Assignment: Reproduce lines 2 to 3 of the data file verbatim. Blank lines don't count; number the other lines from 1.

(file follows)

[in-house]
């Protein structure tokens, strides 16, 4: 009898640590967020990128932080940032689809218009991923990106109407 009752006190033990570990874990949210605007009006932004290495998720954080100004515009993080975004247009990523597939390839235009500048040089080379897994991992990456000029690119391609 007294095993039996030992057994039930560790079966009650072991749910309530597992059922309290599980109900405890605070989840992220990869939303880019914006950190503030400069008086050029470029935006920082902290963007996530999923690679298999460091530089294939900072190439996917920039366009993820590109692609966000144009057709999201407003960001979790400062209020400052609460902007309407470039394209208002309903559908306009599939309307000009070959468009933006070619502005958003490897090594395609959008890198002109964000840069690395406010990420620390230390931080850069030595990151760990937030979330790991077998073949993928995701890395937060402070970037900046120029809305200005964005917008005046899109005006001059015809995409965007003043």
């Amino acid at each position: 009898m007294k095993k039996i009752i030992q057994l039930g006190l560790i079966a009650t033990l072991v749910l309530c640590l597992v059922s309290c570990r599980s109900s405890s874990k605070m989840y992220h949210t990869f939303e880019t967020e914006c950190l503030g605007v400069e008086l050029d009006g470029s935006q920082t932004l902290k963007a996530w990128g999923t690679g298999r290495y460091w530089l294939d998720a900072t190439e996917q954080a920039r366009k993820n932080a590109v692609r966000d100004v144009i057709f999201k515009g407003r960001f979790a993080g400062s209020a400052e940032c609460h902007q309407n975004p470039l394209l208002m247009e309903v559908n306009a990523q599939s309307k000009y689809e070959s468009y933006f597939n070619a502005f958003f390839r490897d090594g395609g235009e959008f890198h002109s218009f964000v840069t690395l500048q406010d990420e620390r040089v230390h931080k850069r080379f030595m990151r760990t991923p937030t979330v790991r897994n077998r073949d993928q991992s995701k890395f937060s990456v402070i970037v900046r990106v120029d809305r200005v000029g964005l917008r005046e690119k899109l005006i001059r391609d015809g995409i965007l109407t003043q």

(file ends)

């Protein structure tokens, strides 16, 4: 009898640590967020990128932080940032689809218009991923990106109407 009752006190033990570990874990949210605007009006932004290495998720954080100004515009993080975004247009990523597939390839235009500048040089080379897994991992990456000029690119391609 007294095993039996030992057994039930560790079966009650072991749910309530597992059922309290599980109900405890605070989840992220990869939303880019914006950190503030400069008086050029470029935006920082902290963007996530999923690679298999460091530089294939900072190439996917920039366009993820590109692609966000144009057709999201407003960001979790400062209020400052609460902007309407470039394209208002309903559908306009599939309307000009070959468009933006070619502005958003490897090594395609959008890198002109964000840069690395406010990420620390230390931080850069030595990151760990937030979330790991077998073949993928995701890395937060402070970037900046120029809305200005964005917008005046899109005006001059015809995409965007003043």
């Amino acid at each position: 009898m007294k095993k039996i009752i030992q057994l039930g006190l560790i079966a009650t033990l072991v749910l309530c640590l597992v059922s309290c570990r599980s109900s405890s874990k605070m989840y992220h949210t990869f939303e880019t967020e914006c950190l503030g605007v400069e008086l050029d009006g470029s935006q920082t932004l902290k963007a996530w990128g999923t690679g298999r290495y460091w530089l294939d998720a900072t190439e996917q954080a920039r366009k993820n932080a590109v692609r966000d100004v144009i057709f999201k515009g407003r960001f979790a993080g400062s209020a400052e940032c609460h902007q309407n975004p470039l394209l208002m247009e309903v559908n306009a990523q599939s309307k000009y689809e070959s468009y933006f597939n070619a502005f958003f390839r490897d090594g395609g235009e959008f890198h002109s218009f964000v840069t690395l500048q406010d990420e620390r040089v230390h931080k850069r080379f030595m990151r760990t991923p937030t979330v790991r897994n077998r073949d993928q991992s995701k890395f937060s990456v402070i970037v900046r990106v120029d809305r200005v000029g964005l917008r005046e690119k899109l005006i001059r391609d015809g995409i965007l109407t003043q």